Why did the chicken cross the road ………..?
Because he was research assistant for the LaughLab!
Certainly not the funniest joke in the World ,but what is? This site was a year long search for the funnist joke in the world , a joke so funny that ………. well never mind.
What it did also show was the cultural differences in humour
Fascinating differences also emerged between nations in terms of the jokes they found funny. People from The Republic of Ireland, the UK, Australia and New Zealand expressed a strong preference for jokes involving word plays, such as:
Patient: “Doctor, I’ve got a strawberry stuck up my bum.”
Doctor: “I’ve got some cream for that.
Americans and Canadians much preferred gags where there was a sense of superiority – either because a person looked stupid, or was made to look stupid by another person, such as:
Texan: “Where are you from?”
Harvard grad: “I come from a place where we do not end our sentences with prepositions.”
Texan: “Okay – where are you from, jackass?”
Finally, many European countries, such as France, Denmark and Belgium, liked jokes that were somewhat surreal, such as:
An Alsatian went to a telegram office, took out a blank form and wrote:
“Woof. Woof. Woof. Woof. Woof. Woof. Woof. Woof. Woof.”
The clerk examined the paper and politely told the dog: “There are only nine words here. You could send another ‘Woof’ for the same price.”
“But,” the dog replied, “that would make no sense at all.”
These European countries also enjoyed jokes that involved making light of topics that often make us feel anxious, such as death, illness, and marriage. For example:
A patient says: “Doctor, last night I made a Freudian slip, I was having dinner with my mother-in-law and wanted to say: “Could you please pass the butter.” But instead I said: “You silly cow, you have completely ruined my life”.”
Interestingly, Germany was the exception. Germans did not express a strong preference for any type of joke – this may well explain why they came first in our league table of funniness – they do not have any strong preferences and so tend to find a wide spectrum of jokes funny.
(Some may cruelly say its because the Germans do not get any humour at all)
This world famous, year long, project set out to discover the world’s funniest joke.
It was created by Prof. Richard Wiseman and The British Association for the Advancement of Science, and involved people sending in their favourite jokes, and rating how funny they found the jokes submitted by others.
The project was reported across the globe, resulting in us receiving over 40,000 jokes and 1.5 million ratings.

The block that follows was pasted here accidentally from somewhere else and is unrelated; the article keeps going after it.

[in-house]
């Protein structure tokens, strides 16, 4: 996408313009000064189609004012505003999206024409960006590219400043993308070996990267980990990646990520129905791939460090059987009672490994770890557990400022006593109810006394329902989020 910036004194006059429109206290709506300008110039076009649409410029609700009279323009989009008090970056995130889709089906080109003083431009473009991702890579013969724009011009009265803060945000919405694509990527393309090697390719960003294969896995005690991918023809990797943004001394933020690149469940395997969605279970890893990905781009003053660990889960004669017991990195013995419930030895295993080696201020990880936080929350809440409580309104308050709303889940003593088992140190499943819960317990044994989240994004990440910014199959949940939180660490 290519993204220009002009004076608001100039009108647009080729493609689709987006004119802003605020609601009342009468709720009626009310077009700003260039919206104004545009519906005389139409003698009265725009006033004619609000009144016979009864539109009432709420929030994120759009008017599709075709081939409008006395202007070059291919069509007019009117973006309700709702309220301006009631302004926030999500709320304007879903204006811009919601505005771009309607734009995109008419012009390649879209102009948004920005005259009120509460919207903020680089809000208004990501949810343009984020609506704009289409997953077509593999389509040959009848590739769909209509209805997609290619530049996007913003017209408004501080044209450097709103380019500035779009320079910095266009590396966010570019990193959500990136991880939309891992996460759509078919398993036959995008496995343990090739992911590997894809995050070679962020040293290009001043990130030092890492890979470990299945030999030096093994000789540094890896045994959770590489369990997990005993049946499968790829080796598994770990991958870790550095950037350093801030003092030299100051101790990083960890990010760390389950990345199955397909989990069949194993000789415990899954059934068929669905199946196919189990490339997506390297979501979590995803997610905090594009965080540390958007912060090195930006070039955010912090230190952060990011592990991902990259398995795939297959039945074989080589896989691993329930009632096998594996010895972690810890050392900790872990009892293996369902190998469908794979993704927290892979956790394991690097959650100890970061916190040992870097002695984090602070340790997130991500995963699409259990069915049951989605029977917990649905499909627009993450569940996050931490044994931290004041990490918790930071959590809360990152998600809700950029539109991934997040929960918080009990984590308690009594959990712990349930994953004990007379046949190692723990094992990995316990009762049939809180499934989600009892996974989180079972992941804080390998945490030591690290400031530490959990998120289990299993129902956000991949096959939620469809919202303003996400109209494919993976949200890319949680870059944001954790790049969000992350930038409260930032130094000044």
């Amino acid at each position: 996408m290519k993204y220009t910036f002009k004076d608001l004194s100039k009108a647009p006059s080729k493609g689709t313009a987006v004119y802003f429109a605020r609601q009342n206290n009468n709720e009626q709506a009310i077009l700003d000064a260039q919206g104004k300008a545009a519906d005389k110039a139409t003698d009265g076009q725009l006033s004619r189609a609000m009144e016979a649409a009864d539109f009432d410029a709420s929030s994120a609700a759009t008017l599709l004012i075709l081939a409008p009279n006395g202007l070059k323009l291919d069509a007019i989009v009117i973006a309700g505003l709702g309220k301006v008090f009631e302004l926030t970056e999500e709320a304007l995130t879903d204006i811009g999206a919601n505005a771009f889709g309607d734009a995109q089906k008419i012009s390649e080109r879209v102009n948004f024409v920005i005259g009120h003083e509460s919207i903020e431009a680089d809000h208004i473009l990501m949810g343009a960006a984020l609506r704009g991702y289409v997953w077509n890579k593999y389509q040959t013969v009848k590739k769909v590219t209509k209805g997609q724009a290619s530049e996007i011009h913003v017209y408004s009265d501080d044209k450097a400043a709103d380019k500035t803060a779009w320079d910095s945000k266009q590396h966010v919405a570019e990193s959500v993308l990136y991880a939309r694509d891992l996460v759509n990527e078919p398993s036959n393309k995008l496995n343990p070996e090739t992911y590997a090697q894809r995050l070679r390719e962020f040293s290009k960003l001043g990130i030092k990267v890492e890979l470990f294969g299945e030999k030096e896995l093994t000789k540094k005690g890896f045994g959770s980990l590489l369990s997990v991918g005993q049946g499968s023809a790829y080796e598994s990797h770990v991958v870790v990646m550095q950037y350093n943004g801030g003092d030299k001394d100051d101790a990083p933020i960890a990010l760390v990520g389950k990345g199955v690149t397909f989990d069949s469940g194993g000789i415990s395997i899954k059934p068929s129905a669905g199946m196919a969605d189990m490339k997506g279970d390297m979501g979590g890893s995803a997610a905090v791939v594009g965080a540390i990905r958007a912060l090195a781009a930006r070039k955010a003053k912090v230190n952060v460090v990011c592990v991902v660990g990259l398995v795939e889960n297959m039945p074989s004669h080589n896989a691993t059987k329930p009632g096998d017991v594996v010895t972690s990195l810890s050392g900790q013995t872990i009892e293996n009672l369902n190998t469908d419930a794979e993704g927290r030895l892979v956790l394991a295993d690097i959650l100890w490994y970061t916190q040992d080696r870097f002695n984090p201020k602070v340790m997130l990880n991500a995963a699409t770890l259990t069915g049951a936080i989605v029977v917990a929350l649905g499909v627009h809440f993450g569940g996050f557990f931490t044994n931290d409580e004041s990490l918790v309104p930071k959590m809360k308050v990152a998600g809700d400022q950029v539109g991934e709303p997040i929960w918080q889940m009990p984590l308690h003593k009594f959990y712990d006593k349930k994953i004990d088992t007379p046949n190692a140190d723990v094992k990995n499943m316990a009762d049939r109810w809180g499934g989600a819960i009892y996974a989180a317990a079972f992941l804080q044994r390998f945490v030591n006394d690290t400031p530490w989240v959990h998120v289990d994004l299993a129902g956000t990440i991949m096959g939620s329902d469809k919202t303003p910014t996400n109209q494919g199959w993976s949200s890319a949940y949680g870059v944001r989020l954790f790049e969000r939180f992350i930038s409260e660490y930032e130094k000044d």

LaughLab has now finished, but you can read all about it on this site, and in Prof. Wiseman’s new book, Quirkology.
Listen to Prof Wiseman talk at The Hayward Gallery about his scientific search for the world’s funniest joke here.
We counted the number of words in every joke that people submitted. According to the data, jokes containing 103 words are the funniest.
Many of the jokes submitted contained reference to animals. We found that jokes mentioning ducks are funnier than others. Perhaps it’s because of their beaks, or webbed feet, or odd shape. Regardless, the implication is clear – if you are going to tell a joke involving an animal, make it a duck.
One of the most important parts of the body’s defenses against disease and illness is its ‘immune system’. Experiments suggest that people who laugh more, and are able to look on the funny side of life, have healthier immune systems than others.
A good laugh also increases our heart rate, helps us breathe more deeply, and stretches many different muscles in our face and upper body. In fact, it is like a mini work-out – a quick visit to the giggle gym.
One researcher estimated that a good laugh produces an increase in heart rate that is equivalent to ten minutes on a rowing machine or fifteen minutes on an exercise bike .
Philosophers and scientists have been fascinated by humour for over 2000 years. The famous philosopher Aristotle (384–322 BC) wrote a great deal about the topic. Unfortunately, we only have indirect references to his ideas because his actual treatise on laughter has been lost in the mists of time. Interestingly, it is this ‘lost volume’ of humour that lays at the centre of the well known book and film ‘The Name of the Rose’.
Scientific research has shown that 35% of people have been tickled in the past week, 86% in the past year , 40% of people have tickled someone else in the past week, and 84% in the past year.
On a personal note , I would also like to point out the power of laughter as a weapon. When you can laugh at something suddenly its not threatening anymore. Imagine a dictator standing to give a speach ….and the crowd just starts to laugh. Imagine Hitler trying to give a speach with toilet paper hanging out the back of his trousers
But that is the trouble with political jokes……….they keep getting elected!!!